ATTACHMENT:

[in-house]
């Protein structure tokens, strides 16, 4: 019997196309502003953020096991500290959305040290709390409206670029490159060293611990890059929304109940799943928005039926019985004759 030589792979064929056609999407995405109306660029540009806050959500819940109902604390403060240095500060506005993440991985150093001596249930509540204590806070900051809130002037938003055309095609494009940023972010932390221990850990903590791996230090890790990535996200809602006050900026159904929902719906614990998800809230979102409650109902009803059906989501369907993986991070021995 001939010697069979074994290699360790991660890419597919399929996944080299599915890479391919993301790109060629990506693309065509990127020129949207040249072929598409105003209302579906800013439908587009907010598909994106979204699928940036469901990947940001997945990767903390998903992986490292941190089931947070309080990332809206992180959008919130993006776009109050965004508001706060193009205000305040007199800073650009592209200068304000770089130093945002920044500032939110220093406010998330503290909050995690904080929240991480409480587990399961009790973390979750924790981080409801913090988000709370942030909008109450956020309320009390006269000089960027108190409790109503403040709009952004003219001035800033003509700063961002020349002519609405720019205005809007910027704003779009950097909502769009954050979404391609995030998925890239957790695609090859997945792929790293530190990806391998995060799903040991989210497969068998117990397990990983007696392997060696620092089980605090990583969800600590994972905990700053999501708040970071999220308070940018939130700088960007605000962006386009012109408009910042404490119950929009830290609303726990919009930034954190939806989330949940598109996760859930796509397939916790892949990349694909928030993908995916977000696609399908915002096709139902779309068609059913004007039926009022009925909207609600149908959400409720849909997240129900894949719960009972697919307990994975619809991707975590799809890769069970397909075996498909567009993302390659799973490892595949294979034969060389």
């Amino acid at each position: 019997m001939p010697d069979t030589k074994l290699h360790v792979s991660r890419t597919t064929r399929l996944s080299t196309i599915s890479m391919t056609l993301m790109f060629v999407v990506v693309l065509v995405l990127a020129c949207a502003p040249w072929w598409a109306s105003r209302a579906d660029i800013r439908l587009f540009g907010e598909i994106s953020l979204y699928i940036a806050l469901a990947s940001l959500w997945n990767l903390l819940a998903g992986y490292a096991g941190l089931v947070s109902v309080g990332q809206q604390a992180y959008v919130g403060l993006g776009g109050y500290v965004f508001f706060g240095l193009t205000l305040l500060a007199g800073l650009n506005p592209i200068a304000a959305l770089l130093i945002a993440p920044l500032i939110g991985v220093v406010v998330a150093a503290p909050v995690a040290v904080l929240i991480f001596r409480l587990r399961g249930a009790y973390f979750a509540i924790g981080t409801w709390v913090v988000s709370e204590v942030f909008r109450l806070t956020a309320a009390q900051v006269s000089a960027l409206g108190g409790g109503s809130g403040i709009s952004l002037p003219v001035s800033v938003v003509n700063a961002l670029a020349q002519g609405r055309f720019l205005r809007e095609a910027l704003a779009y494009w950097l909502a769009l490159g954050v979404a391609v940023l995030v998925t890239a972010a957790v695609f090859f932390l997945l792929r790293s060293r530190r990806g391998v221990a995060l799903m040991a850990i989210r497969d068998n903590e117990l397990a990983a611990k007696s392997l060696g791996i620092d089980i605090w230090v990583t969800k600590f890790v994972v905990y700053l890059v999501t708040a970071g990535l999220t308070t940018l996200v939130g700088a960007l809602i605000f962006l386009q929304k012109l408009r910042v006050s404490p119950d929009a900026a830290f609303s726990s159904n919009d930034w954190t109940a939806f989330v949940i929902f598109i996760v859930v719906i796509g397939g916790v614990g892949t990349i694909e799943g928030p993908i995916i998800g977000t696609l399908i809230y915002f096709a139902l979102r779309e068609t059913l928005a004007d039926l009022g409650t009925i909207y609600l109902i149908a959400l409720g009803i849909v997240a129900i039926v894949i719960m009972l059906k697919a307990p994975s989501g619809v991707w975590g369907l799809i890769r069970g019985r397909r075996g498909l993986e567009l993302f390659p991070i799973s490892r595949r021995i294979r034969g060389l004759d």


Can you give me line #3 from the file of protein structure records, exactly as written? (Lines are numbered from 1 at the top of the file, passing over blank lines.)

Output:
């Amino acid at each position: 019997m001939p010697d069979t030589k074994l290699h360790v792979s991660r890419t597919t064929r399929l996944s080299t196309i599915s890479m391919t056609l993301m790109f060629v999407v990506v693309l065509v995405l990127a020129c949207a502003p040249w072929w598409a109306s105003r209302a579906d660029i800013r439908l587009f540009g907010e598909i994106s953020l979204y699928i940036a806050l469901a990947s940001l959500w997945n990767l903390l819940a998903g992986y490292a096991g941190l089931v947070s109902v309080g990332q809206q604390a992180y959008v919130g403060l993006g776009g109050y500290v965004f508001f706060g240095l193009t205000l305040l500060a007199g800073l650009n506005p592209i200068a304000a959305l770089l130093i945002a993440p920044l500032i939110g991985v220093v406010v998330a150093a503290p909050v995690a040290v904080l929240i991480f001596r409480l587990r399961g249930a009790y973390f979750a509540i924790g981080t409801w709390v913090v988000s709370e204590v942030f909008r109450l806070t956020a309320a009390q900051v006269s000089a960027l409206g108190g409790g109503s809130g403040i709009s952004l002037p003219v001035s800033v938003v003509n700063a961002l670029a020349q002519g609405r055309f720019l205005r809007e095609a910027l704003a779009y494009w950097l909502a769009l490159g954050v979404a391609v940023l995030v998925t890239a972010a957790v695609f090859f932390l997945l792929r790293s060293r530190r990806g391998v221990a995060l799903m040991a850990i989210r497969d068998n903590e117990l397990a990983a611990k007696s392997l060696g791996i620092d089980i605090w230090v990583t969800k600590f890790v994972v905990y700053l890059v999501t708040a970071g990535l999220t308070t940018l996200v939130g700088a960007l809602i605000f962006l386009q929304k012109l408009r910042v006050s404490p119950d929009a900026a830290f609303s726990s159904n919009d930034w954190t109940a939806f989330v949940i929902f598109i996760v859930v719906i796509g397939g916790v614990g892949t990349i694909e799943g928030p993908i995916i998800g977000t696609l399908i809230y915002f096709a139902l979102r779309e068609t059913l928005a004007d039926l009022g409650t009925i909207y609600l109902i149908a959400l409720g009803i849909v997240a129900i039926v894949i719960m009972l059906k697919a307990p994975s989501g619809v991707w975590g369907l799809i890769r069970g019985r397909r075996g498909l993986e567009l993302f390659p991070i799973s490892r595949r021995i294979r034969g060389l004759d």